River Walk like Loon Mountain itself, is the kind of place you remember vacationing at for the rest of your life, and every time you think about planning another trip, you yearn to come back to Lincoln. With another 66 condos – Phase 2 – slated for opening later this year, and an even larger winery and spa in the works as well as a convention center, it’s going to be one of the preeminent places to stay in all New England, as well as the flagship facility for the mountain.


Day 2, circa 9 a.m.


The expected 3-4 inch dumping turned out to only be a one inch glancing blow, but the temp dropped sharply overnight, and a frozen rain had sprinkled for a few minutes in the early evening.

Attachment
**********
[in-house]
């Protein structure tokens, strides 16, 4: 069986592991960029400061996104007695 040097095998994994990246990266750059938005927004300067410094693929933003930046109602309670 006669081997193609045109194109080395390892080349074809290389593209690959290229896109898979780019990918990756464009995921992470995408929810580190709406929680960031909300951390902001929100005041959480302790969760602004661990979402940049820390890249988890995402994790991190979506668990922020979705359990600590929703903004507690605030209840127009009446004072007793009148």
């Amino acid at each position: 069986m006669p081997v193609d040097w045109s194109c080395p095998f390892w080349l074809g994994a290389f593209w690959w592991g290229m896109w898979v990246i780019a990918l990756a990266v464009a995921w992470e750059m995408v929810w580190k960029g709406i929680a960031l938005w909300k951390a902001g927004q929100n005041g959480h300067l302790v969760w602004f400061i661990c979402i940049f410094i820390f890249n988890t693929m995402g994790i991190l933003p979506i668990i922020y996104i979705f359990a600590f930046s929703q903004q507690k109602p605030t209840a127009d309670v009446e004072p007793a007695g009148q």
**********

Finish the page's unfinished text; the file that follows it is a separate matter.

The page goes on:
Iced over, but not frozen hard, I thought to myself as I walked my way over to the South Peak chair from the slope-side River Walk Resort. The plan was to open the day with Ripsaw and its South Peak brethren before taking the Tote Road Chair back over to the main area for the rest of the morning.

Catching Ripsaw as I did yesterday – on a bluebird day right after mountain ops groomed it – was a rarity indeed. But today was another matter entirely. Dragons and double black diamonds have wily ways, and after that freezing rain, it was unlikely I’d catch this one napping a second time.

As such, I must confess I felt a little like Bilbo Baggins creeping back into Smaug’s lair in Lonely Mountain as I peered over the precipice that leads to the evil double fall line that opens the run. If you listened with the right kind of ears, you could hear Ripsaw’s voice – much like Smaug’s – dripping with fiendish malice and murderous intent.